Video Poker - Multi-Hand

Michael, thank you for the great resource. Several of your in-depth strategies have no doubt increased my playing time. My new favorite game is multi-hand video poker. My question is this: On an X-play machine, having been dealt Y cards to the royal, what are the odds of connecting on Z royals? Only include hands for which the correct play could yield a royal. Again, thanks for your help!

Jeff from Granger, Indiana

You're welcome, thanks for the kind words!

The general formula is combin(X,Z) × pZ × (1-p)X-Z, where p = 1/combin(47,5-Y).

Combin is an Excel formula, which equals X!/[Z! × (X-Z)!].

Let's look at an example of 10-play video poker where the player holds four to a royal.

10-Play with Four to a Royal

Royals Probability
10 0.0000000
9 0.0000000
8 0.0000000
7 0.0000000
6 0.0000000
5 0.0000010
4 0.0000378
3 0.0009943
2 0.0171513
1 0.1753242
0 0.8064914
Total 1.0000000

Do you have any advice/thoughts on Spin Poker? The company that makes the game says to use the same strategy as you would use on jacks or better (if playing jacks or better SP). I've played it at the Claridge and it seems like the placement of the cards you are holding, makes a difference, such as if they are bunched up or spaced out. Also, I think you should expand your coverage on the n-play machines since it is getting more popular everyday and some people are losing a lot of money on these. I've also seen some triply play draw poker machines at 6/5 which really clean you out, such as the ones at the Tropicana in Atlantic City, which is not the place to play video poker in AC! Thanks for the great site!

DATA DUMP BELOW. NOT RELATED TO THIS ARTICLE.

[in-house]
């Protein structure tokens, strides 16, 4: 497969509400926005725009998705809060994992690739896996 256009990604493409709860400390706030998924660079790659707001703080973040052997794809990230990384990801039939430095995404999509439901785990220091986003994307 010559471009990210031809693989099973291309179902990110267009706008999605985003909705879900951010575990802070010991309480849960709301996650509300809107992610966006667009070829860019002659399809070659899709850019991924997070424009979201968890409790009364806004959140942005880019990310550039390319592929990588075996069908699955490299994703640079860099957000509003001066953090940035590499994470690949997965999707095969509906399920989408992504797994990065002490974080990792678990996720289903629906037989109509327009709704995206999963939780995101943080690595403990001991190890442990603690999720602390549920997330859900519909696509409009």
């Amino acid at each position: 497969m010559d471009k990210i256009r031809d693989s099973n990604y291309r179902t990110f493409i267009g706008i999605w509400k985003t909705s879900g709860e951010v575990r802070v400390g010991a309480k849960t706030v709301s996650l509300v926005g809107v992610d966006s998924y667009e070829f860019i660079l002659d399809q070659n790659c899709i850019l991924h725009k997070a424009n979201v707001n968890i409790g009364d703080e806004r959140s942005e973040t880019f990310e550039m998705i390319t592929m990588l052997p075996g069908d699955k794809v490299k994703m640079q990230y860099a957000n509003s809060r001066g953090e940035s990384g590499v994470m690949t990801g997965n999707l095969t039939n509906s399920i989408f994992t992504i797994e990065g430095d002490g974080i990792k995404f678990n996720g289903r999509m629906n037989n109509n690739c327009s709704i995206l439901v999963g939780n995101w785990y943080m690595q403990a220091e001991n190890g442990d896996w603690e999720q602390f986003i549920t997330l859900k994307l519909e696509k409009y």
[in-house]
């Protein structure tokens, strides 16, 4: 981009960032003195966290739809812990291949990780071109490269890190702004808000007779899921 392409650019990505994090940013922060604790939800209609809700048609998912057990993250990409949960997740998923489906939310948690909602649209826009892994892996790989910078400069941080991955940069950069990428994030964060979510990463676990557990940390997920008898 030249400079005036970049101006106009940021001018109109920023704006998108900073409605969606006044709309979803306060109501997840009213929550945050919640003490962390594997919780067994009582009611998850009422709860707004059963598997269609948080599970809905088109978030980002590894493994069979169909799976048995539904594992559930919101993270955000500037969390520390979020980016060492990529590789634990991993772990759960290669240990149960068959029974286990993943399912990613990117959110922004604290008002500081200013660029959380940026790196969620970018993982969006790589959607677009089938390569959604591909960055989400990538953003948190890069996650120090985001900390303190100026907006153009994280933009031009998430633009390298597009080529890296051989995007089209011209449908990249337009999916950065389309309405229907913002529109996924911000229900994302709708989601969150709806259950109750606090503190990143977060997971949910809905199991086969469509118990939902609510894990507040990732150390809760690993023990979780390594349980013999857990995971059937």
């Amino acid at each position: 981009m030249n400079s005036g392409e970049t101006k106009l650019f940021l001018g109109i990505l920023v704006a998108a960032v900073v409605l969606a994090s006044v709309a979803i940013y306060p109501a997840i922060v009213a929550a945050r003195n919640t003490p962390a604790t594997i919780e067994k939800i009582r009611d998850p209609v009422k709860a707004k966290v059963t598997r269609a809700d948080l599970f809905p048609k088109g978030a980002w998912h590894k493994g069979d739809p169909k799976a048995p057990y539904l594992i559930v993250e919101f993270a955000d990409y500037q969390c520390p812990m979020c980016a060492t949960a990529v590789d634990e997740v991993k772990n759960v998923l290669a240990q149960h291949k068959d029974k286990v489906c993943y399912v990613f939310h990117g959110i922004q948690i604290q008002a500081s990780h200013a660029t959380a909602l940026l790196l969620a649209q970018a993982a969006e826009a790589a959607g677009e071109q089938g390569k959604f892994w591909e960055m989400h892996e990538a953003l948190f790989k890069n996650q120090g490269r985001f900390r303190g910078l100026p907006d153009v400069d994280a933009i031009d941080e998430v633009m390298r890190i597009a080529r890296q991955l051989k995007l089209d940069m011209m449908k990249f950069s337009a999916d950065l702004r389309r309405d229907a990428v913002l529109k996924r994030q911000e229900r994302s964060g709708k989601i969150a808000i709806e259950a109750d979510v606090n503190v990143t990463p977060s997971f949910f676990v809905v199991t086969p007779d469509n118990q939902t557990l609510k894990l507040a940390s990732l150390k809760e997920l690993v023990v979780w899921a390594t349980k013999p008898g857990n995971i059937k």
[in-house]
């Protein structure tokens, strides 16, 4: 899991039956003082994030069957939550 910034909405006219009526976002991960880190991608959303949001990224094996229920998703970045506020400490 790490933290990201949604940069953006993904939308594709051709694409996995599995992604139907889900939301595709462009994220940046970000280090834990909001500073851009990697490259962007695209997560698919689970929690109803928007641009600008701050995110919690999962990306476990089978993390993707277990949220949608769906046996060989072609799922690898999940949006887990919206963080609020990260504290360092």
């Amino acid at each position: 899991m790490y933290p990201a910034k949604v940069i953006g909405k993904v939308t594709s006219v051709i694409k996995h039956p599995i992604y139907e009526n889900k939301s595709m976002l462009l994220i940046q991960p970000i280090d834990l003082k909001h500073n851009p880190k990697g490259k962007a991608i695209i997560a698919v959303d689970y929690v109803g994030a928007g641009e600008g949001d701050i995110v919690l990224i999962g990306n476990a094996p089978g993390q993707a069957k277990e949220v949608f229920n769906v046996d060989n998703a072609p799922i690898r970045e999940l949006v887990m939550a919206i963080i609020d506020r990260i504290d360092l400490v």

Jef from Atlantic City, US

IGT was right when they said you should use the same strategy for Spin Poker as single line video poker. Mathematically speaking the odds are the same. However Spin Poker has greater volatility since 9 different lines share many of the same cards. The same is true of multi-play video poker, the strategy and return is the same for a single line game. I do get into the volatility of multi-play video poker in my video poker appendix 3.

First, I’d like to say I’ve thoroughly enjoyed your site and the information found therein. My question regards multi-play video poker games I’ve found in most of the casinos in Tunica, Mississippi. These games allow you to play 3, 5, 10, 50, or 100 hands of video poker at a time keeping the cards you receive on your initial deal and receiving random cards for each hand on the draw. Should my betting strategy vary from the strategies you’ve set forth in your video poker section? How (if at all) does this affect the expected return per play? Thanks for your time.


Thanks for the kind words. Assuming the pay table is the same the strategy and expected return are exactly the same. Be warned that multi-play games tend to have worse pay tables than single line games.

Hello! I was recently playing 50-way 20-cent video poker in Detroit, and was lucky enough to hit 2 four of a kinds on the deal- both hands were two deuces and a pair- and resulted in a jackpot and W-G. Not that I was complaining, but it occurred to me that because both pay outs were only slightly over the $1200 limit, that I could have avoided the jackpot tax if I were to play a few less hands. So my question is this: what is the maximum number of hands I should have played to minimize getting hit with the tax burden when getting dealt four of a kind on the deal? Keep up the great work with the site!